Cyclosporin Analogue Set
BOC Sciences provides a diversity of metabolites fermented and separated from plants, microorganisms, fungi and other organisms. We have been committed to providing customers with high-quality cyclosporin and its analogues at the best price.
Our Cyclosporin Analogue Set includes:
- Cyclosporin A
- Cyclosporin impurities
- Cyclosporin co-metabolite
- Cyclosporin metabolite
In addition, BOC Sciences provide fermentation CDMO services containing strain development, metabolic pathway engineering, fermentation process optimization, microbial GMP production. We have the ability to provide customized cyclosporin analogues for customers in the pharmaceutical and other industries.
Structure and Synthesis of Cyclosporin
Cyclosporin is a non-ribosomal cyclic polypeptide composed of 11 normal and abnormal amino acids. It was first isolated and identified in 1971, and more than 30 structural analogues have been found successively.
Cyclosporin A (CsA) is the first Cyclosporin analogue approved by FDA as an anti-immune rejection drug, hydrophilic immunosuppressive active sites can be formed on the residues of amino acids 1, 2, 3 and 11. CsA is produced by the strain of Polypocladiurn inflatum. The molecule contains several unusual amino acids such as L-2-aminobutyric acid and D-alanine. In addition, the CsA molecule contains seven N-methylated peptide bonds. Biosynthesis of CsA is catalyzed by a specific polypeptide polyenzyme, Cyclosporin synthase. This enzyme catalyzes CsA synthesis from unmethylated precursor amino acids through a sulfur template mechanism. When these substrate amino acids bind to the enzyme in the form of thioesters, they are catalyzed by methyltransferases in Cyclosporin synthase for N-methylation reactions.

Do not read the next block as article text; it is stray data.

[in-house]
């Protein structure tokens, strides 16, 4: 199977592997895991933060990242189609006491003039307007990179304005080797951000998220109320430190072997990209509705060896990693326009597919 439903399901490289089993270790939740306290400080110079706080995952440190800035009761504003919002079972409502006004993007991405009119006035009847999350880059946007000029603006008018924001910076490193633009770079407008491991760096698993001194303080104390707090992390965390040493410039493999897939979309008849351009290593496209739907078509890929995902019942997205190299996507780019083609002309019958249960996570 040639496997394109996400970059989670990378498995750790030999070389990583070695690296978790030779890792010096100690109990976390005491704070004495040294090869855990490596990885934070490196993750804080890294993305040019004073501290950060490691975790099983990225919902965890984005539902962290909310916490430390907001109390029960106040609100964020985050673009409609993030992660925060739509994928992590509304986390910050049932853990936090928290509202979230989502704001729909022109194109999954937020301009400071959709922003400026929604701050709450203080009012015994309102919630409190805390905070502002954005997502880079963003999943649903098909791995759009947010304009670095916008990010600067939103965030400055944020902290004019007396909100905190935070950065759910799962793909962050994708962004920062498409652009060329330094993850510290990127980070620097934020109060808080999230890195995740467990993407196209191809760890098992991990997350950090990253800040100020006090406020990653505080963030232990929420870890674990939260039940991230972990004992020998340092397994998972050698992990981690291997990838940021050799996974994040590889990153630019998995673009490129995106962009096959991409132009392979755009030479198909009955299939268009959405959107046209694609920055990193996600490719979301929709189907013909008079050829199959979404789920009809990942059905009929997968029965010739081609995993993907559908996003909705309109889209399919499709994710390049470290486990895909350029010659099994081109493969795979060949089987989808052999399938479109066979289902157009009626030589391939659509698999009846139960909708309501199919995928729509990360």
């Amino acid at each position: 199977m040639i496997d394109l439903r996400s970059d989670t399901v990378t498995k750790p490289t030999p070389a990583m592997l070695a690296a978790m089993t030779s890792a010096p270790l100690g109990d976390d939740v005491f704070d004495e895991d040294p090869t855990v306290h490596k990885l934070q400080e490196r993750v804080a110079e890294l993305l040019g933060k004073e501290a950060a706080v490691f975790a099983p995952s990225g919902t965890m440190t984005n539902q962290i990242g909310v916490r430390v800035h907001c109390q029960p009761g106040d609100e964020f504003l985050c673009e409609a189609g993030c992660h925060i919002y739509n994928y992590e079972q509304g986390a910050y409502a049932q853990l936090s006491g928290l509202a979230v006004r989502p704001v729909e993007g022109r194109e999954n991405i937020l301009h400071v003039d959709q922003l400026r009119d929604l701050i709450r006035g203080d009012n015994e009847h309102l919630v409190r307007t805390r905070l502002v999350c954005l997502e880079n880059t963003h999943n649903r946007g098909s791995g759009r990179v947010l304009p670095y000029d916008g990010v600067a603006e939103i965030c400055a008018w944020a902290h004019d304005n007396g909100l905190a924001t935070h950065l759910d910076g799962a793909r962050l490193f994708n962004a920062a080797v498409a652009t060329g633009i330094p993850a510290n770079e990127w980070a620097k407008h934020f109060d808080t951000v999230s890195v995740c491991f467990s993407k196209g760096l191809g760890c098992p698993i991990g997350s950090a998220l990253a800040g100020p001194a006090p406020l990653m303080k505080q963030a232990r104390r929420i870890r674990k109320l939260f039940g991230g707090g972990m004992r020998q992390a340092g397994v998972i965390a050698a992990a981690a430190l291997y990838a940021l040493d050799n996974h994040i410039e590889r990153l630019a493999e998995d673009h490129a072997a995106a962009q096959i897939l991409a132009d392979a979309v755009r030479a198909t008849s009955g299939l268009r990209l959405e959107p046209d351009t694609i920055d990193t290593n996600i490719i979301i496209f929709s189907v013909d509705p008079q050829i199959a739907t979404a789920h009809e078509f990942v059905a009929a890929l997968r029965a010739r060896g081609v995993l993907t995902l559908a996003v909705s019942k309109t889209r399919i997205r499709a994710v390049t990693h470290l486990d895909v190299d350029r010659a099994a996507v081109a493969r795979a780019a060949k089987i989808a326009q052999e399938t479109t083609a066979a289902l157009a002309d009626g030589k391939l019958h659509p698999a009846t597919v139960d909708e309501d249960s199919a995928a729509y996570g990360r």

The mechanism of Cyclosporin synthesis have been reported. It was proved that the SimG pathway in gene cluster was responsible for the synthesis of abnormal amino acid 2-butyl-4-methyl-threonine Bmt, and the racemase SimB was responsible for the conversion of L-alanine to D-alanine, and then the sequence addition and cycination of 11 substrates were mediated by SimA to produce CsA.
Fig 1. Synthesis mechanism and biological function of Cyclosporin (Yang, 2018)
Application of Cyclosporin
Cyclosporin is a potent immunomodulatory agent with an increasing number of clinical applications. Cyclosporin is different from cytotoxic drugs in that it only inhibits T cell-mediated cellular immunity without significantly affecting the body's general defense ability. Cyclosporin can selectively act on the initial stage of T lymphocyte activation and inhibit the interleukin 2 produced after the activation of helper T cells, while it had no effect on inhibitory T cells. Cyclosporin also inhibits the production of interferon by lymphocytes.
- Yang, X. et al. Cyclosporine Biosynthesis in Tolypocladium inflatum Benefits Fungal Adaptation to the Environment., MBio, 2018, 9.